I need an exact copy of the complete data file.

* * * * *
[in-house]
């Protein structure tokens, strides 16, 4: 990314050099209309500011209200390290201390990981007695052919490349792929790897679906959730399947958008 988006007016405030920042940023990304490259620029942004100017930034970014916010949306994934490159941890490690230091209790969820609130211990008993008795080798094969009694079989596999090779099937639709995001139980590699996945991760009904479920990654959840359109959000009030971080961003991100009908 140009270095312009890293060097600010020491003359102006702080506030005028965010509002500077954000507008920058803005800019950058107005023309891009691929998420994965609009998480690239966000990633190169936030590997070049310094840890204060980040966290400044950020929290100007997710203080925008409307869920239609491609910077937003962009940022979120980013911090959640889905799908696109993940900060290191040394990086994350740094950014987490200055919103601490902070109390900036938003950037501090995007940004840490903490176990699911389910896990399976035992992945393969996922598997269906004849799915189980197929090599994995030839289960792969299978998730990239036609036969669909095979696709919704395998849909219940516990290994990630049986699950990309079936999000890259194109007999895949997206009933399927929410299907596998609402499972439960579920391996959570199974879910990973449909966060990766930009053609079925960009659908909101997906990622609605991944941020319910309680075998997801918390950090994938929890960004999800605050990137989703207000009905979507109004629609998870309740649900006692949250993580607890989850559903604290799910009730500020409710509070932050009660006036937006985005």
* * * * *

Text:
[in-house]
């Protein structure tokens, strides 16, 4: 990314050099209309500011209200390290201390990981007695052919490349792929790897679906959730399947958008 988006007016405030920042940023990304490259620029942004100017930034970014916010949306994934490159941890490690230091209790969820609130211990008993008795080798094969009694079989596999090779099937639709995001139980590699996945991760009904479920990654959840359109959000009030971080961003991100009908 140009270095312009890293060097600010020491003359102006702080506030005028965010509002500077954000507008920058803005800019950058107005023309891009691929998420994965609009998480690239966000990633190169936030590997070049310094840890204060980040966290400044950020929290100007997710203080925008409307869920239609491609910077937003962009940022979120980013911090959640889905799908696109993940900060290191040394990086994350740094950014987490200055919103601490902070109390900036938003950037501090995007940004840490903490176990699911389910896990399976035992992945393969996922598997269906004849799915189980197929090599994995030839289960792969299978998730990239036609036969669909095979696709919704395998849909219940516990290994990630049986699950990309079936999000890259194109007999895949997206009933399927929410299907596998609402499972439960579920391996959570199974879910990973449909966060990766930009053609079925960009659908909101997906990622609605991944941020319910309680075998997801918390950090994938929890960004999800605050990137989703207000009905979507109004629609998870309740649900006692949250993580607890989850559903604290799910009730500020409710509070932050009660006036937006985005």